Working towards a stronger safety culture
August 12 2016. Growing New Zealand’s road safety culture includes deeper learning and positive experiences for young people, say professionals.
Developing a strong road safety culture in New Zealand needs to be tackled on many levels, including promoting walking, cycling and scooting to schools, says a Wellington-based professional.
Susan Hutchinson-Daniel is the Sustainable Transport Projects Co-ordinator at Greater Wellington Regional Council. She is among road safety professionals who attended workshops on the NZ Transport Agency’s Fact Sheets.
These publications describe international research findings on effective practice in road safety initiatives for young people.
Susan says the Fact Sheets reinforce her team’s approach to long term, deeper practice with schools, including support for road safety curriculum content on a regular basis, throughout a child’s school career.
“Moving beyond one-off shock and fear tactics to deeper conversations about the road as a ‘commons’ is very helpful on many levels,” she says.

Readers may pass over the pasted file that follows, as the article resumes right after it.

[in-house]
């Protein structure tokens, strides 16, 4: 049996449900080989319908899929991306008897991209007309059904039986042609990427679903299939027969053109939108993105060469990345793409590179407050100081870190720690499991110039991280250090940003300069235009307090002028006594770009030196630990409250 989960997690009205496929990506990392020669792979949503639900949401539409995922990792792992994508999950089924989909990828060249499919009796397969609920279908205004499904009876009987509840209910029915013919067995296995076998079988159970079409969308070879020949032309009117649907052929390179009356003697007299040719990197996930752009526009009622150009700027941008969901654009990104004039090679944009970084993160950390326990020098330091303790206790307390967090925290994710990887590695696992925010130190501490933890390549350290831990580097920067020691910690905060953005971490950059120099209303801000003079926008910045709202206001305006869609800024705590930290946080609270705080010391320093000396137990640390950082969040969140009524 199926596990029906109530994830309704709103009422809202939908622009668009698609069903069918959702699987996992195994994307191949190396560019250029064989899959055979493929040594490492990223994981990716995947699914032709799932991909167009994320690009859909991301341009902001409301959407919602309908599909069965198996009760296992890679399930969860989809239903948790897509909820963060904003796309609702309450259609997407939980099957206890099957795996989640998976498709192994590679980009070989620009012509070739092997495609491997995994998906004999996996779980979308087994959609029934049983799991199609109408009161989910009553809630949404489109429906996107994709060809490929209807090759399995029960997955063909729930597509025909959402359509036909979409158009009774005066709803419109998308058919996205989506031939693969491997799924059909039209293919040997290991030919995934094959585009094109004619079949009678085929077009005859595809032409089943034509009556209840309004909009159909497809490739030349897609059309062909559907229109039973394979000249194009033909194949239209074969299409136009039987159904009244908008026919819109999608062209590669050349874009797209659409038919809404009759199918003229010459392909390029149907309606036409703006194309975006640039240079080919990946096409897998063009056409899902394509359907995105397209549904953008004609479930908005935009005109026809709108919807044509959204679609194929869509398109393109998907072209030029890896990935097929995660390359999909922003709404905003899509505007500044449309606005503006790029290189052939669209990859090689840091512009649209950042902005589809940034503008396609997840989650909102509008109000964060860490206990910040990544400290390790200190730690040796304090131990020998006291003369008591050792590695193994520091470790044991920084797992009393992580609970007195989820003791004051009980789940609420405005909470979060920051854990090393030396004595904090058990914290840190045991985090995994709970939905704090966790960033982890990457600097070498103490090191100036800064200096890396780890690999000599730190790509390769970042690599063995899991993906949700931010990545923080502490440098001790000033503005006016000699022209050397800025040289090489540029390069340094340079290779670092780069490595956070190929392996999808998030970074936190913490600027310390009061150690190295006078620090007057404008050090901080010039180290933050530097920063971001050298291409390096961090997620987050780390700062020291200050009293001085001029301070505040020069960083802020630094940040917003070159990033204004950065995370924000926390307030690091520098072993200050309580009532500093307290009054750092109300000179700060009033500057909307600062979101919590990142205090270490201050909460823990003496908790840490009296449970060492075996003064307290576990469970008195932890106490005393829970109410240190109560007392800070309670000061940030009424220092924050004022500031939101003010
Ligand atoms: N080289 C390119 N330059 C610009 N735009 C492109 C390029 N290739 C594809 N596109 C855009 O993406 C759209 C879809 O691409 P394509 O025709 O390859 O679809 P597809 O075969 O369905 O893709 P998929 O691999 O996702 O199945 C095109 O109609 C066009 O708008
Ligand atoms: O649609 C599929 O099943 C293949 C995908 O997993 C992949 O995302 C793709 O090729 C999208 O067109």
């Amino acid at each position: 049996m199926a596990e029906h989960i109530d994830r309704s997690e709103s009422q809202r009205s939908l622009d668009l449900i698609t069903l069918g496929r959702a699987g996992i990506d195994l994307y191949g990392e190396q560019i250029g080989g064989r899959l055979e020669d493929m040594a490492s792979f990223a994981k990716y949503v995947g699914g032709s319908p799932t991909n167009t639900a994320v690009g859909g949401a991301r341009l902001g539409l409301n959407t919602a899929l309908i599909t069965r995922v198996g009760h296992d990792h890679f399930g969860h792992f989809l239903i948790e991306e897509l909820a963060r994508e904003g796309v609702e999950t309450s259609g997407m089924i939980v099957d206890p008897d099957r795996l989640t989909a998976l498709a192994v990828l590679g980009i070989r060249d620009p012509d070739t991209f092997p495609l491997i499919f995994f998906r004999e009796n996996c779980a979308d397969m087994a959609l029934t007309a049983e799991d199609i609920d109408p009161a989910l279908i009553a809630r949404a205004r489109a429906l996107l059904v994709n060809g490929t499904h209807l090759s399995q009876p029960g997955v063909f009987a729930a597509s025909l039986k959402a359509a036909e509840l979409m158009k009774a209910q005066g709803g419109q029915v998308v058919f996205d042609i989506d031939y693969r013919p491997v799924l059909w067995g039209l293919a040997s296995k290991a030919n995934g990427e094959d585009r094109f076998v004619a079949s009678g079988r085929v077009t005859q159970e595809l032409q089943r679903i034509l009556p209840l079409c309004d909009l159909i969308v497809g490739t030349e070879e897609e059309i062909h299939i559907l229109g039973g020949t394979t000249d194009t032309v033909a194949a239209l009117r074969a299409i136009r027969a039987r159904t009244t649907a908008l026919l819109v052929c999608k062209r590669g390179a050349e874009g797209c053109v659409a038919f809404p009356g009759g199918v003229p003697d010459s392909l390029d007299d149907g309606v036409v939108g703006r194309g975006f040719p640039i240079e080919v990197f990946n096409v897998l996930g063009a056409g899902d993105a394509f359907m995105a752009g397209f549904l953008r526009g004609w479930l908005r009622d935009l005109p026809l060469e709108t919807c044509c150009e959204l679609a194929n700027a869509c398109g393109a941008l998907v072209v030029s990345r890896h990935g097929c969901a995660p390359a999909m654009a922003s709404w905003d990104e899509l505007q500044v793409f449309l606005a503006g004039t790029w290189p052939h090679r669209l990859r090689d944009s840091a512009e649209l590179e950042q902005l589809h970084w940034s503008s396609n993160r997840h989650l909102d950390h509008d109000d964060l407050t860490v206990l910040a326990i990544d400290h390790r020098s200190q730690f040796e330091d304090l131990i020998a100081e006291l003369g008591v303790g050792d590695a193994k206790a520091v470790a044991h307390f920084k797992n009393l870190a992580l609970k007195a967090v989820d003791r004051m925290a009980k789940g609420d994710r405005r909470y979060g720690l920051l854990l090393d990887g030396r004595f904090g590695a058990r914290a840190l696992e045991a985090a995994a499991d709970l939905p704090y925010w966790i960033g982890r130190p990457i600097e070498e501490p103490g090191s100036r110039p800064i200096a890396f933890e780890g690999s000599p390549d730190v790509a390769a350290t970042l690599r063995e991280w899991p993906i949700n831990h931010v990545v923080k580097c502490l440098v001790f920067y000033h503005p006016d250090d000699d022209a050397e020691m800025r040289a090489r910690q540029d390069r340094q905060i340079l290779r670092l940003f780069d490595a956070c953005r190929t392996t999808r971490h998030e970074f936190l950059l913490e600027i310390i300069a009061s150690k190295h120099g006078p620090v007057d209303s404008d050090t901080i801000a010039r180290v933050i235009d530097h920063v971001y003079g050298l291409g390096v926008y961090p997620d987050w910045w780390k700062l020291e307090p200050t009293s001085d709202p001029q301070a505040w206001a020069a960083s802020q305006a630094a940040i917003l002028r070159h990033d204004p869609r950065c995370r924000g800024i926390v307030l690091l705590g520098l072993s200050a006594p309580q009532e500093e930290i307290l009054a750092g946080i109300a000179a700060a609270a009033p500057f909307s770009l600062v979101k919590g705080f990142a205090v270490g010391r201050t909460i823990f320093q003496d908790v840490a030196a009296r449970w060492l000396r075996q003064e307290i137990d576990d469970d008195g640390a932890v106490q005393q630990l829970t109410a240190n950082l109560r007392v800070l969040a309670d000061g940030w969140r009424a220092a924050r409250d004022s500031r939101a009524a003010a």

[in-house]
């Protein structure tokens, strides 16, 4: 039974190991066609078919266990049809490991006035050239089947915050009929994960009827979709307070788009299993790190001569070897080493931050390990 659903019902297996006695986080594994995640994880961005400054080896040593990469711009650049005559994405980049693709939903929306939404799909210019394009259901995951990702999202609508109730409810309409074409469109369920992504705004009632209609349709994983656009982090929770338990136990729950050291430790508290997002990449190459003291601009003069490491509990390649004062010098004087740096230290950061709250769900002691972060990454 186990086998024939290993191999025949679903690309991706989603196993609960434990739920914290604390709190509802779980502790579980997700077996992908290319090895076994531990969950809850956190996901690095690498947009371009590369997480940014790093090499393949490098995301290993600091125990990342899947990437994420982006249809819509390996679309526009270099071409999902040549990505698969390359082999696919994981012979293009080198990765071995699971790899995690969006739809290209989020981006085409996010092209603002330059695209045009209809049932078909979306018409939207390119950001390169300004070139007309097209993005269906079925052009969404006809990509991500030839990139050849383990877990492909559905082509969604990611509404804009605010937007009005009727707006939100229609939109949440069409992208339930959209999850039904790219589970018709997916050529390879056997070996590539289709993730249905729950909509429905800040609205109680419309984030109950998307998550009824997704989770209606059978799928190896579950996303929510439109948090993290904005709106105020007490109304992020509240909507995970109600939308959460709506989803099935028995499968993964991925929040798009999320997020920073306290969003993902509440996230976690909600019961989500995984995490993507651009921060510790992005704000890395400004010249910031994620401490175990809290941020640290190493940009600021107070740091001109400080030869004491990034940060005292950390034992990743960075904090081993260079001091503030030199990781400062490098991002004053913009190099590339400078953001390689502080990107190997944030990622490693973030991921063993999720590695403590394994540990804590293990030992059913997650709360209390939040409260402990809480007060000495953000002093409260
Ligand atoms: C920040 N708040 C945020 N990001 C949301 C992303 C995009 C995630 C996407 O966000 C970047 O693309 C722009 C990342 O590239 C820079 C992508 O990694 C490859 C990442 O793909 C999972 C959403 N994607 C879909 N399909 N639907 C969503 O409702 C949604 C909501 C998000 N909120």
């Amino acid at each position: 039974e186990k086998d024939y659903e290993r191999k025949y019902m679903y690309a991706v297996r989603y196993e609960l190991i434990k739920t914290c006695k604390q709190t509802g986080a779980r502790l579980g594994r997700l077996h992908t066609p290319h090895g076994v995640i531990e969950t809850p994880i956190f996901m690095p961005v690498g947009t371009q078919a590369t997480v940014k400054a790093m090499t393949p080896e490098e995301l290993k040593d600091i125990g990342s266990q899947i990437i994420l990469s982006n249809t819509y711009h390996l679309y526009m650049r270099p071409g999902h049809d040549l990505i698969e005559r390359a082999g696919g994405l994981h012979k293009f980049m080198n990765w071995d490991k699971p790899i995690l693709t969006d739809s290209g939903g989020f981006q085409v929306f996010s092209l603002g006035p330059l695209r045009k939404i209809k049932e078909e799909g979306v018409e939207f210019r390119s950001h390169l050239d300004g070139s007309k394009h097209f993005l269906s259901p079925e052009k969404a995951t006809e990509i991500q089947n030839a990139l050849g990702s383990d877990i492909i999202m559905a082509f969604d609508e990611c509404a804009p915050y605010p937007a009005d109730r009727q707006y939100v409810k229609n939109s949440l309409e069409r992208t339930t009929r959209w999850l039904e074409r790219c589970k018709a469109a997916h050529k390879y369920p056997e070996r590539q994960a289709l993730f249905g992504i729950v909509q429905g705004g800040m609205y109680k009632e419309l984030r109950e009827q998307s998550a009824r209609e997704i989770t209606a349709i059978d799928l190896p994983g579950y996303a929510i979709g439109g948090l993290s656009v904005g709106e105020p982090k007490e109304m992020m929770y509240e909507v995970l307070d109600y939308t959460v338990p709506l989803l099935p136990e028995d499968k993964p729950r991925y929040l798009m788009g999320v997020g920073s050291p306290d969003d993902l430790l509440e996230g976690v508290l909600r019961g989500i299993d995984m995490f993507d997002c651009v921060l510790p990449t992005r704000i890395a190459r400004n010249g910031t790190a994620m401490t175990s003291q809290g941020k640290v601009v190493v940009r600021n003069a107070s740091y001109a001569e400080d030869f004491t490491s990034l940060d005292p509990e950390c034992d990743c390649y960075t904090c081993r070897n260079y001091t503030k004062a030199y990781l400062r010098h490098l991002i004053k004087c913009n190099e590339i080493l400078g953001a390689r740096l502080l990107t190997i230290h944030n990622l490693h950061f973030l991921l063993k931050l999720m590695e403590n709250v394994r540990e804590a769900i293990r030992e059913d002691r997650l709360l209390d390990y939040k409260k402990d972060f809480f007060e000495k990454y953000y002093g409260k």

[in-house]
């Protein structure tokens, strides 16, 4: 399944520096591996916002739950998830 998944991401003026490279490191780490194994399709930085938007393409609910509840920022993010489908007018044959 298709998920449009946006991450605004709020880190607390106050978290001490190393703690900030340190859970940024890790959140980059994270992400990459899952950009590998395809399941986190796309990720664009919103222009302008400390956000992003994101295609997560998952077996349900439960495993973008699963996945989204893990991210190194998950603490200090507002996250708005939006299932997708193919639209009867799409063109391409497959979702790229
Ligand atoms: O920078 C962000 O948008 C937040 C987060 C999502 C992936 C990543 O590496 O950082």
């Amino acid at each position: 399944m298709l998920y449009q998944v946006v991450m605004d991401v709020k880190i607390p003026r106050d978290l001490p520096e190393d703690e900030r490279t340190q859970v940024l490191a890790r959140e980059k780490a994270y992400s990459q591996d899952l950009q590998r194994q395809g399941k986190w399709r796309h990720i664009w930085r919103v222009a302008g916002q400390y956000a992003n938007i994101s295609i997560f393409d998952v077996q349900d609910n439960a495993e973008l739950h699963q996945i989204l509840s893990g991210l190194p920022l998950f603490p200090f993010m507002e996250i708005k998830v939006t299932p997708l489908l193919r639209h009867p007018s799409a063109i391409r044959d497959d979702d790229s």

Colleague Nicky Morrison says Fact Sheets provide guidance around what works and what doesn’t in teaching road safety to young people.
“This will be helpful for working with educators in the future. Having information about evidence-based practices is highly valuable as it gives weight to the reasons why things are done a certain way, particularly if change is involved.”
Susan says a road safety culture should also include supportive safe experiences for young people.
“If children grow up with the expectation that they can walk, scoot or cycle safely to school, and around their local community, they’ll have a healthier perspective on sharing the road as young drivers.
“Similarly, as more and more young people are active on their journey to school, their parents and grandparents may adjust their driving accordingly, accepting lower speed zones and potentially even “no car” zones around schools and suburban centres.”
Susan is moving in her own work towards deeper relationships with secondary schools and tertiary institutions.
“I’m interested in hearing from local teachers who have used the NZ Transport Agency’s secondary school resources, and who are willing to share what they learned, so we encourage other teachers to use them.”
She says the development of NCEA credits for driver licences is a huge step in the right direction.
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